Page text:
Advisers could ditch fact-finding under CDR

Advisers could track their clients’ changing financial circumstances in real time under the new Consumer Data Right (CDR) rules and streamline the fact-finding process.

That is according to Alex Scriven, chief operating officer at open data and CDR intermediary platform Adatree, who told ifa that the availability of data could give rise to new opportunities for advisers to “create exceptional experiences for clients”.

“You could get rid of the fact-finding process at a few clicks of a button with this new information, along with alerts, triggers, and flags when your clients’ financial circumstances change, or when they can afford a new investment or property, or have enough funds to be able to invest in the ASX,” Mr Scriven said.

“I’ve been in the wealth industry for many years. When I think about the fact-finding process, I imagine ways you can streamline it and take all of the pain out of it. Advisers can then do what they were always built to do, which is to have meaningful advice conversations based on real-time information.”


Mr Scriven suggested that under CDR – which is considered a key initiative in the government’s $1.2 billion digital economy strategy – advisers could establish a continuous connection by monitoring their clients’ finances on an ongoing basis as information is constantly pre-populated.

“I know product recommendation engines are being built on CDR right now. That means product providers can constantly monitor if their products suit a client at any given stage. If they fit the criteria, an alert would be sent to an adviser saying they suit this loan or investment product. So, it’s like live advice,” he said.

“The adviser is going to get the information after the machine has calculated a client’s suitability. So, it presents huge opportunities in terms of frictionless onboarding into products.”

Mr Scriven’s comments have preceded his session at the 2022 Adviser Innovation Summit in June, where he will explain the new CDR rules for advisers and how open banking could enable instant access to a comprehensive, verified, and up to date view of a client’s finances so advisers can better understand their needs.

Last year, the federal government made changes to the open banking regime to facilitate increased participation in the data-sharing arrangements by businesses and clients.

The Competition and Consumer (Consumer Data Right) Amendment (2021 Measures No. 1) Rules 2021 will allow clients to share their open banking data with trusted professional advisers, including financial advisers, accountants, tax agents, mortgage brokers, or financial counsellors.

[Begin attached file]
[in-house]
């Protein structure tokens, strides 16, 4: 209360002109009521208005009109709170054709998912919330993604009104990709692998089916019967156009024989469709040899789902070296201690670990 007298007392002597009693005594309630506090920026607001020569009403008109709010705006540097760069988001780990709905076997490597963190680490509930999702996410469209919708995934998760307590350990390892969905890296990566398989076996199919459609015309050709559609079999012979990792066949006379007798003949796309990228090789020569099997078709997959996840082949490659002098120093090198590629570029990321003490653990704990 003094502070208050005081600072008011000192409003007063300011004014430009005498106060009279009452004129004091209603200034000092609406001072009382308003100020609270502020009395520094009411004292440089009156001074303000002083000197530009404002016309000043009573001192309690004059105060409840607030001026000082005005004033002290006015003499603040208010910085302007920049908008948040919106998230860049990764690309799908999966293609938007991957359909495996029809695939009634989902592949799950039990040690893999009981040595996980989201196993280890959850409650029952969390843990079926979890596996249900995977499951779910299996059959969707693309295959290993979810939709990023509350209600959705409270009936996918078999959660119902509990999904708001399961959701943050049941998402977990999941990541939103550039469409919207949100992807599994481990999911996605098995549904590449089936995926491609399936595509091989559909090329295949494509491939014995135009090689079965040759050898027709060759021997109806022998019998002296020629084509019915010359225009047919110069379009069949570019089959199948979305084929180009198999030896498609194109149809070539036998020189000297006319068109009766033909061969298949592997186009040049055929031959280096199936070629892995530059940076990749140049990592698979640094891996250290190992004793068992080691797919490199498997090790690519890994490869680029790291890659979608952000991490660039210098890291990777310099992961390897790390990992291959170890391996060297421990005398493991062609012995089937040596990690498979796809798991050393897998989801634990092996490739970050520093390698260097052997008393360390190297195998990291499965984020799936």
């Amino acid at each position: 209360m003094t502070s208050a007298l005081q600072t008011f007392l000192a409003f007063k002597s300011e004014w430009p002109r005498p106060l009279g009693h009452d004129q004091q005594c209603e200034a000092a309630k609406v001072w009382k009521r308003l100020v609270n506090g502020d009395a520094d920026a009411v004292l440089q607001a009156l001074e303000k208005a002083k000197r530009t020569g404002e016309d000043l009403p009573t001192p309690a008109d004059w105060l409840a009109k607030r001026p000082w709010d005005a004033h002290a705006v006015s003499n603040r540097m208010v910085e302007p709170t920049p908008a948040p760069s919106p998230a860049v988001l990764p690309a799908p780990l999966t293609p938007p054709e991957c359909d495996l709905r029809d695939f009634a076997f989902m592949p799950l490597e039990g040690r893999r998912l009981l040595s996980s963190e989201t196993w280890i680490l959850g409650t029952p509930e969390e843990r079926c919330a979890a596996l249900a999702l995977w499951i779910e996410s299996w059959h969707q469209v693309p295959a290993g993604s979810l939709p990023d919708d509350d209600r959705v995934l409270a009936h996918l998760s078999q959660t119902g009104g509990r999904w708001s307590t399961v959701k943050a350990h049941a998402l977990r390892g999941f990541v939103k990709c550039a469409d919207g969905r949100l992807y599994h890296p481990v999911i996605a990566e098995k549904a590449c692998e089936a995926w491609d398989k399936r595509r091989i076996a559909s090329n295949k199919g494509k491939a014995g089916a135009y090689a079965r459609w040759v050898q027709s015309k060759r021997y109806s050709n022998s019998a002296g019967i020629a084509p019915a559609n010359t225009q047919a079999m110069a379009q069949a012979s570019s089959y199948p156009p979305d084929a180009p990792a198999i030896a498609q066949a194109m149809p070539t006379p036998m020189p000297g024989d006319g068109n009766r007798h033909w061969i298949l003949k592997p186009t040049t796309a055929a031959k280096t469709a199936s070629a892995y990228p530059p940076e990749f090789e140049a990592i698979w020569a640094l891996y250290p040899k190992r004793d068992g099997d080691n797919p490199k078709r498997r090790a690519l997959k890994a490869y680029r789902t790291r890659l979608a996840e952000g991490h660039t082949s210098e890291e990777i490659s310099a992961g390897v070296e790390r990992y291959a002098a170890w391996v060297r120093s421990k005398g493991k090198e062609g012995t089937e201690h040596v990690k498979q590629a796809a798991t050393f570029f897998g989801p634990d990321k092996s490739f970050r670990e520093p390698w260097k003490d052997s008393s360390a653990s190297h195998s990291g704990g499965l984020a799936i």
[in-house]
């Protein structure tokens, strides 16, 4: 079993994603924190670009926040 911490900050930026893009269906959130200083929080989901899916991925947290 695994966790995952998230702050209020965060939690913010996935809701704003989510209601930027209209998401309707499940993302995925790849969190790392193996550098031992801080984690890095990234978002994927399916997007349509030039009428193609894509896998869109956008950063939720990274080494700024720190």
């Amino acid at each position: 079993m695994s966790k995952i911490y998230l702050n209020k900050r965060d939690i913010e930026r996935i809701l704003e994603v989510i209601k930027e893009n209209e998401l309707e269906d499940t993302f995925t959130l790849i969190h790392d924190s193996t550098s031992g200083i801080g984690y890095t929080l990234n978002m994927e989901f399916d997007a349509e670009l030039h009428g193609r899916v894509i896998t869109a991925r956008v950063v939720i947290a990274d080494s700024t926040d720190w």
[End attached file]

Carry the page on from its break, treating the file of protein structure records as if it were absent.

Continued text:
Mr Scriven said the data sharing regime would also allow technology providers that assist advisers to receive structured summaries of a client’s financial information, which they could use to support advisers with client conversations.

Moreover, in line with the recommendation in the Inquiry into Future Directions for the Consumer Data Right, the government will establish third-party action initiation (directed by the client), which will enable payment initiation under CDR.

“This means you can not only collect your data using the CDR but you can also initiate a payment from your bank account,” Mr Scriven explained.

“If you're going to pay your tax return or financial advice fees, you can collect your data and pay at the same time using the same experience.

“Clients who meet advisers virtually don’t have to leave that environment at all. They don’t have to take their virtual headset off, go to their computer, send you (the adviser) a statement, enter the fact find, pay their fees, and then put their headset back on. They can do all of it inside that world.

“I don’t quite think we have an appreciation of just how important that is.”

Furthermore, payment initiation could also automate the funding of cryptocurrency wallets within one interface, which Mr Scriven said is currently “hugely manual” and “cumbersome”.

“With open banking and initiated payments, it is initiated through a login-into-your-bank-style account. You can choose the account you want to send the money from and you can just click a button and send the money straight from that account,” he said.

“That gives rise to an entirely new economy that exists inside that new virtual world.”

Alex Scriven will delve further into how both advisers and technology providers could take advantage of CDR and the open banking regime during his session at the 2022 Adviser Innovation Summit in Sydney.

To hear more from him and other speakers scheduled to appear at the summit on 1 June in Melbourne and 8 June in Sydney, book your tickets now and make sure you don’t miss out!

For more information about the summit, including speakers and agenda, click here.

Advisers could ditch fact-finding under CDR
Alex Scriven
ifa logo

Subscribe to the ifa bulletin

Receive daily online news,analysis, reports and business strategies
By signing up you agree to our Terms of Use and Privacy Policy

Website Notifications

Get notifications in real time and stay up to date with content that matters to you.